10. Although boxing comes up in his writing a few places, such as that story, I think the association is more to his interest in boxing outside his writing. He was a big fan, and liked to box himself. He had a boxing ring built at his home at one stage. And he was notorious for challenging other men to a bout, even bullying them. Other writers and hangers-on, or even once a pro boxer.

  11. I’d agree that the Hemingway boxing glove thing is more likely a general commentary on his macho image than a reference to the specific short story, but who knows?

    Anyway, I “recognize” all of these, and have read significant amounts (in some cases virtually everything published) for all of them except for Sylvia Plath (a few random poems) and Virginia Woolf (one novel, MRS. DALLOWAY, which I didn’t much care for). I was an English major back in college and grad school, but was never much into most 20th century writers.

    As it happens, I’m currently reading Herman Melville’s last novel, THE CONFIDENCE MAN (having reread MOBY DICK last year and enjoyed more than I did before, back in college). I’m finding it a bit of a slog, but will finish it.

  12. I’ve never read the story nor seen the movie, but Wikipedia says that the movie was based on a different story by a different author.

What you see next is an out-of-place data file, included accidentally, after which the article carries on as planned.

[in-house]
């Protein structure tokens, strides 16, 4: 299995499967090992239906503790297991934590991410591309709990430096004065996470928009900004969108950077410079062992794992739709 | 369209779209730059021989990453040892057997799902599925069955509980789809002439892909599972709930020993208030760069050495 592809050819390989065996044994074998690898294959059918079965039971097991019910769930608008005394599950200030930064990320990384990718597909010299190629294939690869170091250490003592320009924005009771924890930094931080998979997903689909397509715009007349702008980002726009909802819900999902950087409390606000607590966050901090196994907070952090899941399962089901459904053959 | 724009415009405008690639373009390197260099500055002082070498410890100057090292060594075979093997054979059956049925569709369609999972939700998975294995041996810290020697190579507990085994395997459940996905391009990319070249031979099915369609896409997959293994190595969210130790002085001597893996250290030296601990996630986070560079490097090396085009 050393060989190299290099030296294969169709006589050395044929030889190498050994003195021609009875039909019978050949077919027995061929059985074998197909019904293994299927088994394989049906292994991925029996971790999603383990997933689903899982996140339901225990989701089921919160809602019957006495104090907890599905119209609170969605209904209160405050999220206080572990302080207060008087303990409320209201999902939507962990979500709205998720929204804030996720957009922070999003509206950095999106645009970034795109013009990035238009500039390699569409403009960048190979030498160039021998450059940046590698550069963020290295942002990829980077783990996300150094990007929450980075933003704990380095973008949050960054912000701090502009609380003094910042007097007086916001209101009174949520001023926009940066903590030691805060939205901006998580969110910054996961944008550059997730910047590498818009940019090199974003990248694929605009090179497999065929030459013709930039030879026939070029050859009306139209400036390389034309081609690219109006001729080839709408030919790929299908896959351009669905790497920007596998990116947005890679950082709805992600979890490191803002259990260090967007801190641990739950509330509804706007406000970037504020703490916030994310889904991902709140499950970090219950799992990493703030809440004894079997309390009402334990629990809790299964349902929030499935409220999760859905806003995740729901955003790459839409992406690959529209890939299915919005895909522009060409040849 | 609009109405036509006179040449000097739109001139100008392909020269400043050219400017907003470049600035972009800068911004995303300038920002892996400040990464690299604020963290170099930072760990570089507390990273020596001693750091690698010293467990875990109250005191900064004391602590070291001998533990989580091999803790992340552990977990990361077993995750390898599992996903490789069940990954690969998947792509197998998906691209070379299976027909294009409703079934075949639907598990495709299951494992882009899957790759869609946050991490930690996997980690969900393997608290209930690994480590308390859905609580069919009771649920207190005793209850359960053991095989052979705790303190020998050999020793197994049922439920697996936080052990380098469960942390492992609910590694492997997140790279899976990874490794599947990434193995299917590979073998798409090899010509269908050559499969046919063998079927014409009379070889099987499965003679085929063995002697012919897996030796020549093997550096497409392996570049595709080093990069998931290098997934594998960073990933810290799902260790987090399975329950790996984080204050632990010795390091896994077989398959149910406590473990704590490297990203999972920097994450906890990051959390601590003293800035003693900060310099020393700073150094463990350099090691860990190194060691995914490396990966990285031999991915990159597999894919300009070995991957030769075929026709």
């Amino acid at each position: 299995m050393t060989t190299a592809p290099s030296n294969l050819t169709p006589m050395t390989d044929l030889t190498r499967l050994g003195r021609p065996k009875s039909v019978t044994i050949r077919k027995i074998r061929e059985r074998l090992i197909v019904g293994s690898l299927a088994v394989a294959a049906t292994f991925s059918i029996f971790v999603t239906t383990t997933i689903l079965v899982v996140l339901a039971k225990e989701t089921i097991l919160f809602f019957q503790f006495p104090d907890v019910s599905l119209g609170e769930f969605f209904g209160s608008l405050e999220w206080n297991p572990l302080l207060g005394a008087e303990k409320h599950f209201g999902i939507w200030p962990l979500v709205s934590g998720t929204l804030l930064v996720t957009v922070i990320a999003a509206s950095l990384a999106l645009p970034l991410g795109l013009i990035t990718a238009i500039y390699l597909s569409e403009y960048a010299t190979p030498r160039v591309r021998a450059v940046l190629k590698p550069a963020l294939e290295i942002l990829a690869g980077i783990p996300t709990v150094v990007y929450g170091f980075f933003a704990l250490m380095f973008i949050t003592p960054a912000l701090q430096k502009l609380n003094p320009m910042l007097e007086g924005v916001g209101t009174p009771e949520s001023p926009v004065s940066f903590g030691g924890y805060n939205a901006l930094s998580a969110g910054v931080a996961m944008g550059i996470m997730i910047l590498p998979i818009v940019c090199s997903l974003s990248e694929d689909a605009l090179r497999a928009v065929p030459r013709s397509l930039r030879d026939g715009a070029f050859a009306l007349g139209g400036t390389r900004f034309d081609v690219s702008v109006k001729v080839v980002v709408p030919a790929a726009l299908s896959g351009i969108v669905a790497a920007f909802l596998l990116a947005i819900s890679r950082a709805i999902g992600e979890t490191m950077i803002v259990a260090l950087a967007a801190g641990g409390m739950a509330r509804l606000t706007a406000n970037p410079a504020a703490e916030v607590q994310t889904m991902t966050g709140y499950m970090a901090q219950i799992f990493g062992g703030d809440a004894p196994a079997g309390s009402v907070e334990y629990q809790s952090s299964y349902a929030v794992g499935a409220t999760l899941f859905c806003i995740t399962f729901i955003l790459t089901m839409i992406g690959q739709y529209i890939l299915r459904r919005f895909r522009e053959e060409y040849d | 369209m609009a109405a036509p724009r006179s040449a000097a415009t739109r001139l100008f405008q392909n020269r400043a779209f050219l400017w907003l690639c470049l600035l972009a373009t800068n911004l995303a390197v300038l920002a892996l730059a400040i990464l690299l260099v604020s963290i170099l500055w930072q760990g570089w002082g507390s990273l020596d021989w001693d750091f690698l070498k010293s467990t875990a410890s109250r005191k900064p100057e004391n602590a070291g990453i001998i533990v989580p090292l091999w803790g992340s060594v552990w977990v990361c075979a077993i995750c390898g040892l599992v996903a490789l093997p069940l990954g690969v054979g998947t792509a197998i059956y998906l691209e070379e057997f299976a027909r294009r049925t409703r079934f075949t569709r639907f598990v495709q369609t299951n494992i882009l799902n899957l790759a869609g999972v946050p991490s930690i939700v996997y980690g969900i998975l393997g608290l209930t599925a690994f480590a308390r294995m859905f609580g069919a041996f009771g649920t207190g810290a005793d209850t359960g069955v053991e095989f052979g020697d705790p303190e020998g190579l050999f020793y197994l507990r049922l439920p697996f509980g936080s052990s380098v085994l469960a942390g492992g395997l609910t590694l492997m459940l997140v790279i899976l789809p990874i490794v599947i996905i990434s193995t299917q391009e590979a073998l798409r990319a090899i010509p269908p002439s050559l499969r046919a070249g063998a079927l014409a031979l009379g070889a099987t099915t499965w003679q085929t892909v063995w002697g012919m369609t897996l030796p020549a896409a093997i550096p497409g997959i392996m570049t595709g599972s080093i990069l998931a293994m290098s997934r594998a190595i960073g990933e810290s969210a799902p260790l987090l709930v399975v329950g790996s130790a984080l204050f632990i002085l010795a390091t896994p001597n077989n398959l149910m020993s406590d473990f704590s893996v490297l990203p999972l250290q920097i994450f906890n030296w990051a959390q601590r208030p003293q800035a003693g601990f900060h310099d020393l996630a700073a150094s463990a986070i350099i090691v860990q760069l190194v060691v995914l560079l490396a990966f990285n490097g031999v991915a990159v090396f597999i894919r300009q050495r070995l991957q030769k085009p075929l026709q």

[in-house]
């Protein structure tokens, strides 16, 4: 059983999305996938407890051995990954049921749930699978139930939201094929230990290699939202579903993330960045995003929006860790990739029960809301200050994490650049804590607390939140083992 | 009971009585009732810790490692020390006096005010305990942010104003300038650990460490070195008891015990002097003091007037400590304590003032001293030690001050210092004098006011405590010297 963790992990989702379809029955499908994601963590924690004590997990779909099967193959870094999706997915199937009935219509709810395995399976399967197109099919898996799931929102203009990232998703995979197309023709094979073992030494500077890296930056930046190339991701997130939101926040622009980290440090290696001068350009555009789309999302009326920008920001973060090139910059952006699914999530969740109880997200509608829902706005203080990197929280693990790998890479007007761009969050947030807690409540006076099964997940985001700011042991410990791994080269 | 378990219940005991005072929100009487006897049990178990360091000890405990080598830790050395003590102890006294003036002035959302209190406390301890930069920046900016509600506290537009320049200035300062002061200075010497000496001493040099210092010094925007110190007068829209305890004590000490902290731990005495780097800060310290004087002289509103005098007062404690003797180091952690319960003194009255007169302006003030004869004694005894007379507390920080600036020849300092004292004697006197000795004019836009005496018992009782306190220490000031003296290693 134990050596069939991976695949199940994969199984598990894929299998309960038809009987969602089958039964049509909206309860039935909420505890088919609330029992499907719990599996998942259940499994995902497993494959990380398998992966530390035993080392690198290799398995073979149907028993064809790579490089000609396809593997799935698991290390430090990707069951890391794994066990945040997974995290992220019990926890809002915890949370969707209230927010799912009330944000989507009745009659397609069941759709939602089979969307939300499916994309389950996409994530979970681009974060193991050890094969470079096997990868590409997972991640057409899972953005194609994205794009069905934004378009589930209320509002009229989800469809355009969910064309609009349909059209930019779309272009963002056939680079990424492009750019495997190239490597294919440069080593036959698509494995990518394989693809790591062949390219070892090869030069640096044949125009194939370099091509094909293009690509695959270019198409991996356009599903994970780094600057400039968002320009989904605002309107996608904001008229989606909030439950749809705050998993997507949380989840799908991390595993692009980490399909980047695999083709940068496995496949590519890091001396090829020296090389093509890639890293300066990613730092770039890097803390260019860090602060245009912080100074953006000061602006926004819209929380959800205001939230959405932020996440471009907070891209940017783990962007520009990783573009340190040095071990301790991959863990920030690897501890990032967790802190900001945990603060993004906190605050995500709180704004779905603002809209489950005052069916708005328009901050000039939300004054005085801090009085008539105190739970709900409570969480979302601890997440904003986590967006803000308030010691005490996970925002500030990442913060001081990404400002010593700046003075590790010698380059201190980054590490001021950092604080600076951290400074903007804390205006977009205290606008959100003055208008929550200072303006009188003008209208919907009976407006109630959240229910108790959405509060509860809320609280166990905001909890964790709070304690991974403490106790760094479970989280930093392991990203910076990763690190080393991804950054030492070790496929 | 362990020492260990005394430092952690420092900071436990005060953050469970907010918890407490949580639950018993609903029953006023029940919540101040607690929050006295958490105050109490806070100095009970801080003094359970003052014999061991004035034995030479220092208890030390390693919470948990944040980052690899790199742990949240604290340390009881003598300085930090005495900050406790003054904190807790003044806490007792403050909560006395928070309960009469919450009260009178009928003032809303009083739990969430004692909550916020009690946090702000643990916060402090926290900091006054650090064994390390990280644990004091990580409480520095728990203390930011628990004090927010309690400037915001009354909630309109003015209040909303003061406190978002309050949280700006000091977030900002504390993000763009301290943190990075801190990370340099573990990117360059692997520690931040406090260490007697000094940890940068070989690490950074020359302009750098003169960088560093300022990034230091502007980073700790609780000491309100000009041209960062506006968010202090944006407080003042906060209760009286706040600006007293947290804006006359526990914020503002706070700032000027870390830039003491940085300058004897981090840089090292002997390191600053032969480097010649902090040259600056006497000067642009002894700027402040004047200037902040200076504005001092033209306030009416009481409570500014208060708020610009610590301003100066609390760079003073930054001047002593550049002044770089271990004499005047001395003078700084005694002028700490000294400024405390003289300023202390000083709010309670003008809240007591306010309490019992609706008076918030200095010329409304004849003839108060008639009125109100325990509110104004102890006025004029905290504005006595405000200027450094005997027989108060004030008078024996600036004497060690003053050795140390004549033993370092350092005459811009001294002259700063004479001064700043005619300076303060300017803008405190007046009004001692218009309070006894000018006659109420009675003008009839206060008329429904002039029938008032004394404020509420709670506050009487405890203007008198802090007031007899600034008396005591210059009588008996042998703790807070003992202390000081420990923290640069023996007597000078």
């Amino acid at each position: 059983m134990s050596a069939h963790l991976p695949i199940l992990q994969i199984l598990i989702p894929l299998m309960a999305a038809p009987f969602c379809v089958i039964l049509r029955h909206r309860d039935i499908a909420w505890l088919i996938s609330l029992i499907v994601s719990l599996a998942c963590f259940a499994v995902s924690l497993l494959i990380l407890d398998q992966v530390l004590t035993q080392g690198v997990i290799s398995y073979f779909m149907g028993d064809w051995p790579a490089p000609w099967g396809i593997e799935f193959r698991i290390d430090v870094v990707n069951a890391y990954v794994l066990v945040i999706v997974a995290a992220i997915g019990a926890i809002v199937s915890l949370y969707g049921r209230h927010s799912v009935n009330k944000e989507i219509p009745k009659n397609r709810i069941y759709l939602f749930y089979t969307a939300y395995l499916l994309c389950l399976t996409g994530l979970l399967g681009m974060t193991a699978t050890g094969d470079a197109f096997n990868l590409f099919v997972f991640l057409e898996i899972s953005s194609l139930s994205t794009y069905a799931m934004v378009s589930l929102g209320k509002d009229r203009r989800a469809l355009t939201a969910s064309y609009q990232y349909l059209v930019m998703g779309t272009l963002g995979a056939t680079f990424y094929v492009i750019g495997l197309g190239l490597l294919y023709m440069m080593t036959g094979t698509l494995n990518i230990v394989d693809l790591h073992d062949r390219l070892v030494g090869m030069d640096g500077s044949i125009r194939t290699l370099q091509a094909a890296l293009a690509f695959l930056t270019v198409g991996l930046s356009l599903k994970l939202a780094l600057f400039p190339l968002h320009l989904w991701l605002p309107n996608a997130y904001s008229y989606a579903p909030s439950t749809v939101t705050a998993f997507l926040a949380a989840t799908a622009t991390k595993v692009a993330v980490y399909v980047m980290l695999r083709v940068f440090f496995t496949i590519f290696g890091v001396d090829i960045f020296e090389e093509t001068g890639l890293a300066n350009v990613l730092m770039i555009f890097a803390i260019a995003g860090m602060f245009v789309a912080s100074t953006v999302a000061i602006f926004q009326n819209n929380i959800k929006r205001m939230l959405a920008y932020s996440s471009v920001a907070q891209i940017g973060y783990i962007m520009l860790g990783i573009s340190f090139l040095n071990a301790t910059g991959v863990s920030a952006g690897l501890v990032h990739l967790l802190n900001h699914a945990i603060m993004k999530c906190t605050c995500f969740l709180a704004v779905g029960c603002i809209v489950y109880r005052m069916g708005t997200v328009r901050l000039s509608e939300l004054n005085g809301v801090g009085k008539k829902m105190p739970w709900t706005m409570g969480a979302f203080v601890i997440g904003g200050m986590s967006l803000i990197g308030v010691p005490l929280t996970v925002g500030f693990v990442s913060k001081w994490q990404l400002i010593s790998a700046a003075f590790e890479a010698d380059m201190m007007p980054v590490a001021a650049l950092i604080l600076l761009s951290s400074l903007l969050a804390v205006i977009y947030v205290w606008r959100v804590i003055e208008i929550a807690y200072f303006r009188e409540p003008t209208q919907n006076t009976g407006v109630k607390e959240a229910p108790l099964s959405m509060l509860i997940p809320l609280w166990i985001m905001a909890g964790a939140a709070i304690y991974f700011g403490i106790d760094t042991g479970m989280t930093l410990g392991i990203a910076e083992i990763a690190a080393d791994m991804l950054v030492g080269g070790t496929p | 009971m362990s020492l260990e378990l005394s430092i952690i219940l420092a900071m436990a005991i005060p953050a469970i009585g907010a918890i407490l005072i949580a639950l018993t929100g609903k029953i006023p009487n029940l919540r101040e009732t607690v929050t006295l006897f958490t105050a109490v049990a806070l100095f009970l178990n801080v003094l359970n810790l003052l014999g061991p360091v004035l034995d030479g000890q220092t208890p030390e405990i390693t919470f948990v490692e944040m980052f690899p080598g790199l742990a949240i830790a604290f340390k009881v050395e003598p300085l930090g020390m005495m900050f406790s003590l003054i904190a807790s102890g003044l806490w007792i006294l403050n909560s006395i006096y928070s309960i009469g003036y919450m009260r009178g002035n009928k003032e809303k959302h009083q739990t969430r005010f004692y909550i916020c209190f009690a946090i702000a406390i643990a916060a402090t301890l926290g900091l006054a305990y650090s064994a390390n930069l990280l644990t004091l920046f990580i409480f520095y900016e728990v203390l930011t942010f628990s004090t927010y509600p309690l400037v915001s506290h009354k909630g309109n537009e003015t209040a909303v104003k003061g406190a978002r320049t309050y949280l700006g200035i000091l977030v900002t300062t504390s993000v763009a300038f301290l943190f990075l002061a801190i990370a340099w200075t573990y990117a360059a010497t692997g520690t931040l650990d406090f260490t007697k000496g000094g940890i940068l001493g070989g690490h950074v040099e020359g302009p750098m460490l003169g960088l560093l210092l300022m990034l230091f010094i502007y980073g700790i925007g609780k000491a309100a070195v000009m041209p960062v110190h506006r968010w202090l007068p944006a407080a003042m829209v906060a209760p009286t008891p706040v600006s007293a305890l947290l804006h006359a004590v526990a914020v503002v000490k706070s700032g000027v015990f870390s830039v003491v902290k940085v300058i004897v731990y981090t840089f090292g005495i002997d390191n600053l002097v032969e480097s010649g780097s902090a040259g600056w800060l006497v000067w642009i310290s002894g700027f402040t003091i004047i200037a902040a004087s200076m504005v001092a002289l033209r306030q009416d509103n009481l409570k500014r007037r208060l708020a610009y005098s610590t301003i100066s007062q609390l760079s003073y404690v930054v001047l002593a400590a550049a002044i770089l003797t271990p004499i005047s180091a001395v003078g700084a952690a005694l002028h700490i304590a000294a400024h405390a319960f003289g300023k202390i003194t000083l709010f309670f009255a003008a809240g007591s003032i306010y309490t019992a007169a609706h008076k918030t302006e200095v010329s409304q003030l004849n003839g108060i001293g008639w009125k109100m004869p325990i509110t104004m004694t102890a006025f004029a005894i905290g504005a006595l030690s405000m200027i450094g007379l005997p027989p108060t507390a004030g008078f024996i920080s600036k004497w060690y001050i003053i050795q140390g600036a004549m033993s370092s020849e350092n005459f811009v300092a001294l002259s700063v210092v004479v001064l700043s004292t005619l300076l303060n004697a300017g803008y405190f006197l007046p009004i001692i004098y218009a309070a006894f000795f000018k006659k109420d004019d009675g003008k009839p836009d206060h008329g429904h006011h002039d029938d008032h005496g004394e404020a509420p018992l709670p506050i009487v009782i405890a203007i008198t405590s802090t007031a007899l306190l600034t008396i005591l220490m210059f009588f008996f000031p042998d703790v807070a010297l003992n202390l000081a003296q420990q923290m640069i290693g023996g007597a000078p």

13. Dana says: Oh, Mary Shelley!

    Ah, I also was (until seeing your comment) thinking about her hubby Percy — famous as part of the trio “Byron, Sheets, and Kelly”.

  14. “As it happens, I’m currently reading Herman Melville’s last novel, THE CONFIDENCE MAN (having reread MOBY DICK last year and enjoyed more than I did before, back in college). I’m finding it a bit of a slog, but will finish it.”

    I read that. It’s shorter than Moby Dick. It’s a bit surreal. I figure Cliff notes aren’t just fair but essential.

  15. Just to tidy up after Dana K’s question: ‘Woolf + Melville = Adams’ is a reference to The Hitchhiker’s Guide to the Galaxy. The Infinite Improbability Drive transformed a couple of missiles into a sperm whale and a bowl of petunias, to tragicomic effect.

  16. Oh, DOUGLAS Adams. I was thinking of Don Adams. Sorry about that, Chief.
    I think Dickens is W.C. Fields as Mr. Micawber in the 1935 David Copperfield movie.